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Current Oral Health Reports

, Volume 4, Issue 4, pp 278–285 | Cite as

Definitions and Epidemiology of Endodontic Infections

  • I. F. Persoon
  • A. R. ÖzokEmail author
Open Access
Epidemiology (M Laine, Section Editor)
Part of the following topical collections:
  1. Topical Collection on Epidemiology

Abstract

Purpose of Review

This review describes the recent findings from epidemiological studies on endodontic infections. The recent literature was screened for studies on the prevalence of primary apical periodontitis and posttreatment apical periodontitis in various populations.

Recent Findings

Twenty-nine articles reporting data on the prevalence of primary or posttreatment apical periodontitis from all over the world were included. The prevalence of apical periodontitis varied between 7 and 86%, while that of posttreatment apical periodontitis varied between 10 and 62%. The quality of the coronal restoration and the root filling appears to be the major predictors of apical periodontitis.

Summary

The recent findings from epidemiological studies on the prevalence of primary and posttreatment apical periodontitis in various populations are not substantially different from those from earlier years. It appears that the health of periapical tissues has not majorly improved in the general population.

Keywords

Endodontic infections Epidemiology Primary apical periodontitis Posttreatment apical periodontitis Prevalence 

Introduction

Definition of Endodontic Infections

The root canal system is, in its healthy and intact state, free from infection. Unlike the oral cavity, the root canal system has no commensal microbiota, and any microorganism detected here can be regarded as a potential pathogen. Once microorganisms find their way into the root canal system, the consequences may vary from a simple reversible pulpitis to the necrosis of the pulpal tissue and eventually formation of a periapical lesion: apical periodontitis. Pulpal necrosis on its own, when no microorganisms are involved, does not necessarily lead to apical periodontitis [1]. Nevertheless, a necrotic pulp, following for example a mechanical or thermal trauma, can hardly maintain its ‘sterile’ status due to the lack of blood circulation and defense mechanisms that could eliminate intruding microorganisms. An infected root canal system is a prerequisite for the formation of apical periodontitis [2]. Apical periodontitis is an inflammatory response of the periapical periodontal tissues to the infected root canal system. A bony lesion is formed as calcified periapical tissues erode, caused by the toxic irritation deriving from the infected root canal and the immune response of the host.

The microorganisms identified within endodontic infections are a selection from the commensal microbiota of the oral cavity. The ecological conditions select for a certain microbiota. In a healthy oral ecosystem, microbiota live in homeostasis with the host. When the conditions change, for example by a diet rich in carbohydrates, certain microorganisms can dominate and cause disease. Dental decay may create access to a new niche: the root canal system. Since the ecological conditions are different from the oral cavity, microorganisms will be selected and establish a new microbial community. Although advancing analytical techniques have uncovered an immense diversity and variance of the microbiota within infections, a pattern according to the disease activity can be drawn: symptomatic versus asymptomatic [3]. The microorganisms that contribute the most to endodontic infections are bacteria, both in biomass and diversity [4]. Although Lactobacillus, Actinomyces, and Streptococcus are among the most abundant genera detected in root canals associated with apical periodontitis [5], regarding the aseptic nature of the root canal system in its healthy and intact state, any bacteria present can be regarded as an endodontic pathogen. Still, fungi [4], viruses [6], and archaea [7] can be detected within root canal infections and periapical lesions. Despite their low numbers, they might contribute significantly to the composition and virulence of the overall microbiota and to the host response. Such influence could lead to persistence and symptomology of the apical periodontitis.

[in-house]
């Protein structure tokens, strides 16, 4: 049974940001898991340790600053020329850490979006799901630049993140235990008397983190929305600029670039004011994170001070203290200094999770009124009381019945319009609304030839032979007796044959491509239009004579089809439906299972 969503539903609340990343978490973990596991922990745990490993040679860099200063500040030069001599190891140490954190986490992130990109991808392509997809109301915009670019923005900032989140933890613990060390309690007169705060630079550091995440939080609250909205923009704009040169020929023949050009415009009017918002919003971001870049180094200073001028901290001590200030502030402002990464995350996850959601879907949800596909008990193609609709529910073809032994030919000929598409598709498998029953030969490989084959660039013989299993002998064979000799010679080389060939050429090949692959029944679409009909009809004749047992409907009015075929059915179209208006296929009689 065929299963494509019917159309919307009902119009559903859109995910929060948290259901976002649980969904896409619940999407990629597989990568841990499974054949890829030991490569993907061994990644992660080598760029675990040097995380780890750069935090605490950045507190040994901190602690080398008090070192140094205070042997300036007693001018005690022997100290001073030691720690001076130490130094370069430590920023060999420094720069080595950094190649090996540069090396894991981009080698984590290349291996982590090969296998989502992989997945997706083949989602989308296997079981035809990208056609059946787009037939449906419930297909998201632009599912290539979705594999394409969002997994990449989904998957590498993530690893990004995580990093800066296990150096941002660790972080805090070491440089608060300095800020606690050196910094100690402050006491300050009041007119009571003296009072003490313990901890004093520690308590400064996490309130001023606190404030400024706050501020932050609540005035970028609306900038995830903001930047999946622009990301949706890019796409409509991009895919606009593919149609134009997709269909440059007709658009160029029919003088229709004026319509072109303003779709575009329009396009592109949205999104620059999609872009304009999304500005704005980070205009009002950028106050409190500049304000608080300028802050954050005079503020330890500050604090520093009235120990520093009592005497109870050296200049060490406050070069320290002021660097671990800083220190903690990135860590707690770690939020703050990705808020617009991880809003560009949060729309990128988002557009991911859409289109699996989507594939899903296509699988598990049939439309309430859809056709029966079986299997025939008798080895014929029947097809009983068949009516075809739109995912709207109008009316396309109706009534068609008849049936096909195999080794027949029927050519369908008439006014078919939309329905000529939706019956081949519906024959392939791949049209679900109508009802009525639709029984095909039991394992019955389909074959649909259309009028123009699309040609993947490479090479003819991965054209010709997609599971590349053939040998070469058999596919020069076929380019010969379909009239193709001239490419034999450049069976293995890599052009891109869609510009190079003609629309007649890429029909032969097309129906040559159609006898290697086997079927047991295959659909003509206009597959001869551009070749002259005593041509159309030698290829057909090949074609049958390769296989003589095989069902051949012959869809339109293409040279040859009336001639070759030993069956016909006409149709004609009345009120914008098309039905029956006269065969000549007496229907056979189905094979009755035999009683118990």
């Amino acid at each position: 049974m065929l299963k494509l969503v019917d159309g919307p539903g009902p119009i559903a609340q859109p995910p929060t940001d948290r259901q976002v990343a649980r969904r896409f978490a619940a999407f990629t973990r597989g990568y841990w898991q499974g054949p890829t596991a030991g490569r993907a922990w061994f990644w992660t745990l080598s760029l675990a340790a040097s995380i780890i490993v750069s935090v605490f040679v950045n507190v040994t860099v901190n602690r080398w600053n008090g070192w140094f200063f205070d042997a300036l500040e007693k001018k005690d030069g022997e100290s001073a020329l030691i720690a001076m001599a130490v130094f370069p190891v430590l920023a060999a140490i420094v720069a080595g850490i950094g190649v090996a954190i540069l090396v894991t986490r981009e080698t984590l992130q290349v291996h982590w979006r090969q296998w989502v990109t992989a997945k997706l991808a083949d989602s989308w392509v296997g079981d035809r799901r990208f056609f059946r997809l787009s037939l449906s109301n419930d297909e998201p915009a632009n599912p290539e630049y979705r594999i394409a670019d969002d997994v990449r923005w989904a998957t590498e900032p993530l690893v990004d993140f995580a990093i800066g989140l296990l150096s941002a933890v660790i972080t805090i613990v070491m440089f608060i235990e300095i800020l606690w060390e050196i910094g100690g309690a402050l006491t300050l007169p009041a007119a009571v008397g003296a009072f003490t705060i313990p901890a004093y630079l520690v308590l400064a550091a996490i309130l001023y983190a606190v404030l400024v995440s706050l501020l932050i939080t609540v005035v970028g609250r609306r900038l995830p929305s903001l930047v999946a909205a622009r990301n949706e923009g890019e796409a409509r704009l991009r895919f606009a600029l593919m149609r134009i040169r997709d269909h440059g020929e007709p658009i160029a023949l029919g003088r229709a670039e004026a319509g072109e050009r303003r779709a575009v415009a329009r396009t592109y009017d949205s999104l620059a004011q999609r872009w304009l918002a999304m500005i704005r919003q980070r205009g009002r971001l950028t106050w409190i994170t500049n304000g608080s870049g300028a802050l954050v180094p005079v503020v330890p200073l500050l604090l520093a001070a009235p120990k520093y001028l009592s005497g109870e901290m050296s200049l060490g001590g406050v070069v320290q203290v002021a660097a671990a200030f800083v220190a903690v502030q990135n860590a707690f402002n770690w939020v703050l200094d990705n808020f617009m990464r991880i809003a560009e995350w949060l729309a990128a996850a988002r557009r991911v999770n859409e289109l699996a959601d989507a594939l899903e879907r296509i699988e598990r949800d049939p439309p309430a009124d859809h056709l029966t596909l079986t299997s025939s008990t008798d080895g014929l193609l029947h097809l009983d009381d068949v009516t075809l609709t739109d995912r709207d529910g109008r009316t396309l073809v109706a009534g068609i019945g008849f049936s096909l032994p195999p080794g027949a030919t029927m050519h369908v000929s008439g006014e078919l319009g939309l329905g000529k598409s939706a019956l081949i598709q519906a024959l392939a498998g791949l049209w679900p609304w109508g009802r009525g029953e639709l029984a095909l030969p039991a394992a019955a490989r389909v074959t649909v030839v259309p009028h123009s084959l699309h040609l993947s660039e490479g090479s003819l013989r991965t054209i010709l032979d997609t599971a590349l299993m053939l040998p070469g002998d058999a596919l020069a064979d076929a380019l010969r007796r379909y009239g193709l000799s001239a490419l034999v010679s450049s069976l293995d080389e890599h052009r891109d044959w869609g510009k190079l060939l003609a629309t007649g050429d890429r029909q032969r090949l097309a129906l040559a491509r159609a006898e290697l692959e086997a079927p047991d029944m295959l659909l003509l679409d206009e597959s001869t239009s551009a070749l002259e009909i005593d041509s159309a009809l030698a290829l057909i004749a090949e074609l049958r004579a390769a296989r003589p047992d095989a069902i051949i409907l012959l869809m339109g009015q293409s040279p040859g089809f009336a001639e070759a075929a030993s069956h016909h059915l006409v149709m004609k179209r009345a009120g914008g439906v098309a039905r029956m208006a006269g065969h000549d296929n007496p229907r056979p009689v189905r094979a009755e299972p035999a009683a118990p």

Possible Effect on Epidemiological Studies of the Diagnosis of Apical Periodontitis and the Definition of Its Severity

Symptomatic apical periodontitis is characterized by the inflammation of the periapical tissues, generating clinical symptoms including a painful response to biting or percussion or tenderness with palpation. Depending on the phase of the disease, radiographic changes may or may not be detectable [1]. Asymptomatic apical periodontitis can, however, be solely diagnosed by the presence of radiographic changes, namely a periapical radiolucency created by the bony lesion on the radiograph.

The most commonly used radiographic detection methods for a periapical lesion are conventional or digital periapical radiography, panoramic radiography or, most recently, cone-beam computed tomography (CBCT). Various degrees of diagnostic accuracy for each one of the abovementioned methods have been reported. In the premolar and mandibular molar regions, significantly more periapical lesions can be detected on conventional periapical radiographs than on panoramic radiographs [8].